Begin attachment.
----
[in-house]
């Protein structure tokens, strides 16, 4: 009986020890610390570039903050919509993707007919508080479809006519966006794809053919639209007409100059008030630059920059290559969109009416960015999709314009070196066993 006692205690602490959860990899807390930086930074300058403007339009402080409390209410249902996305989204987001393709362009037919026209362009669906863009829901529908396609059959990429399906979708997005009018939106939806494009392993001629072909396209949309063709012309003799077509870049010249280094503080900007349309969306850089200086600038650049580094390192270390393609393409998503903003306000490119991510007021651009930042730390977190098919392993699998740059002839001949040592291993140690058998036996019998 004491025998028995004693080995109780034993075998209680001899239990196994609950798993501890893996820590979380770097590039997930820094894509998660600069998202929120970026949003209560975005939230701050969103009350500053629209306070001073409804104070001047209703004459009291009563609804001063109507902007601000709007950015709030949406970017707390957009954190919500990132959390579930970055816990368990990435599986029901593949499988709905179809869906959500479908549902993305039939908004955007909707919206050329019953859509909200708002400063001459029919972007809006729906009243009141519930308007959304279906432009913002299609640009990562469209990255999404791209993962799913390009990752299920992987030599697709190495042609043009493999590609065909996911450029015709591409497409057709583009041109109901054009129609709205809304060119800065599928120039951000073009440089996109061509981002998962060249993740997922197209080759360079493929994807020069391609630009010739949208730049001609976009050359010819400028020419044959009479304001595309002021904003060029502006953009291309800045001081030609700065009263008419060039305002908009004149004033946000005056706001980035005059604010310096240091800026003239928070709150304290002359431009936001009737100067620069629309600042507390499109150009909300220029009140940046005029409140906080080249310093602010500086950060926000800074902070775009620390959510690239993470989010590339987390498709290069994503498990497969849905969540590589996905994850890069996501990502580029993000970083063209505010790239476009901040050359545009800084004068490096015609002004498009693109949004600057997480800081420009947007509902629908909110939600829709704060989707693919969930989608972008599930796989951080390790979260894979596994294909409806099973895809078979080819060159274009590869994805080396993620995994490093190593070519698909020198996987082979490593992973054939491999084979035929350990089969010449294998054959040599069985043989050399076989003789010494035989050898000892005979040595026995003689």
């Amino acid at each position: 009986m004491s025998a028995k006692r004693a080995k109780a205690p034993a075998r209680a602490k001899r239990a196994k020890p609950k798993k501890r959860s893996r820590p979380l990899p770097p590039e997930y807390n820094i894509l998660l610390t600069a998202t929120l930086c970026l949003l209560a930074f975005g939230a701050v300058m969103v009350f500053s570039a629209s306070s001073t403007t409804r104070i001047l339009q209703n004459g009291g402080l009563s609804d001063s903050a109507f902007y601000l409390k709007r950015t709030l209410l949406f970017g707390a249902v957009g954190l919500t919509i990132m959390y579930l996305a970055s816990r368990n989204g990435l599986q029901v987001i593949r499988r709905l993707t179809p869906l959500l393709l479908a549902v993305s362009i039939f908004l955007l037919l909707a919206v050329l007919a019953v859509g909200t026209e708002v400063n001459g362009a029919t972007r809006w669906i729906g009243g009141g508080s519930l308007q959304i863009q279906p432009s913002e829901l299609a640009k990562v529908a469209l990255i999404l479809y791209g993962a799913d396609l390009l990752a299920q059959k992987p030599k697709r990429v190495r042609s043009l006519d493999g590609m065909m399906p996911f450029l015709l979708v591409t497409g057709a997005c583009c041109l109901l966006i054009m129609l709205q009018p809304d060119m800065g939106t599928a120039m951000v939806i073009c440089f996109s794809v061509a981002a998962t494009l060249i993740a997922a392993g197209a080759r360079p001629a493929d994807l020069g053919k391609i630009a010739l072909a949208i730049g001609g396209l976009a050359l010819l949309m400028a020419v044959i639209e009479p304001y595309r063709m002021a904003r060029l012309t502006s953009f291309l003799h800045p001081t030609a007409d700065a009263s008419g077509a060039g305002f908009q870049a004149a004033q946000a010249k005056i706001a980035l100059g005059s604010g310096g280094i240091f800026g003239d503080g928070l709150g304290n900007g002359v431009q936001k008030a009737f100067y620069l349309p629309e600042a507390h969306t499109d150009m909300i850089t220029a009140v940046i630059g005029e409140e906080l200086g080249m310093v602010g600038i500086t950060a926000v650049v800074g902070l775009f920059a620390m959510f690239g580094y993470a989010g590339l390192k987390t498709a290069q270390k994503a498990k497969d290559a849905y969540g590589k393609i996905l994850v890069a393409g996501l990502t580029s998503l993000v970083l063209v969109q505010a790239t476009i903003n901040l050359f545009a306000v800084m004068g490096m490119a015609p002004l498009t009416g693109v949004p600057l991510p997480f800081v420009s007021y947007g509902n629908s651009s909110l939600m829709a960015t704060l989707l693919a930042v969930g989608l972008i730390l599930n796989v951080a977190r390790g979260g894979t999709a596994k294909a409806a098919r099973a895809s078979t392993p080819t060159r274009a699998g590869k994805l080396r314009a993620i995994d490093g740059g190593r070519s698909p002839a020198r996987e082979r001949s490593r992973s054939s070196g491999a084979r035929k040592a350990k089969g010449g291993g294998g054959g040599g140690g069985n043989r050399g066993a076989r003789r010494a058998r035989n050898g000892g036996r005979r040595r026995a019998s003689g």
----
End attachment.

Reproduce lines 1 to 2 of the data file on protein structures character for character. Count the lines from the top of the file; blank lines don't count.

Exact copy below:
[in-house]
């Protein structure tokens, strides 16, 4: 009986020890610390570039903050919509993707007919508080479809006519966006794809053919639209007409100059008030630059920059290559969109009416960015999709314009070196066993 006692205690602490959860990899807390930086930074300058403007339009402080409390209410249902996305989204987001393709362009037919026209362009669906863009829901529908396609059959990429399906979708997005009018939106939806494009392993001629072909396209949309063709012309003799077509870049010249280094503080900007349309969306850089200086600038650049580094390192270390393609393409998503903003306000490119991510007021651009930042730390977190098919392993699998740059002839001949040592291993140690058998036996019998 004491025998028995004693080995109780034993075998209680001899239990196994609950798993501890893996820590979380770097590039997930820094894509998660600069998202929120970026949003209560975005939230701050969103009350500053629209306070001073409804104070001047209703004459009291009563609804001063109507902007601000709007950015709030949406970017707390957009954190919500990132959390579930970055816990368990990435599986029901593949499988709905179809869906959500479908549902993305039939908004955007909707919206050329019953859509909200708002400063001459029919972007809006729906009243009141519930308007959304279906432009913002299609640009990562469209990255999404791209993962799913390009990752299920992987030599697709190495042609043009493999590609065909996911450029015709591409497409057709583009041109109901054009129609709205809304060119800065599928120039951000073009440089996109061509981002998962060249993740997922197209080759360079493929994807020069391609630009010739949208730049001609976009050359010819400028020419044959009479304001595309002021904003060029502006953009291309800045001081030609700065009263008419060039305002908009004149004033946000005056706001980035005059604010310096240091800026003239928070709150304290002359431009936001009737100067620069629309600042507390499109150009909300220029009140940046005029409140906080080249310093602010500086950060926000800074902070775009620390959510690239993470989010590339987390498709290069994503498990497969849905969540590589996905994850890069996501990502580029993000970083063209505010790239476009901040050359545009800084004068490096015609002004498009693109949004600057997480800081420009947007509902629908909110939600829709704060989707693919969930989608972008599930796989951080390790979260894979596994294909409806099973895809078979080819060159274009590869994805080396993620995994490093190593070519698909020198996987082979490593992973054939491999084979035929350990089969010449294998054959040599069985043989050399076989003789010494035989050898000892005979040595026995003689």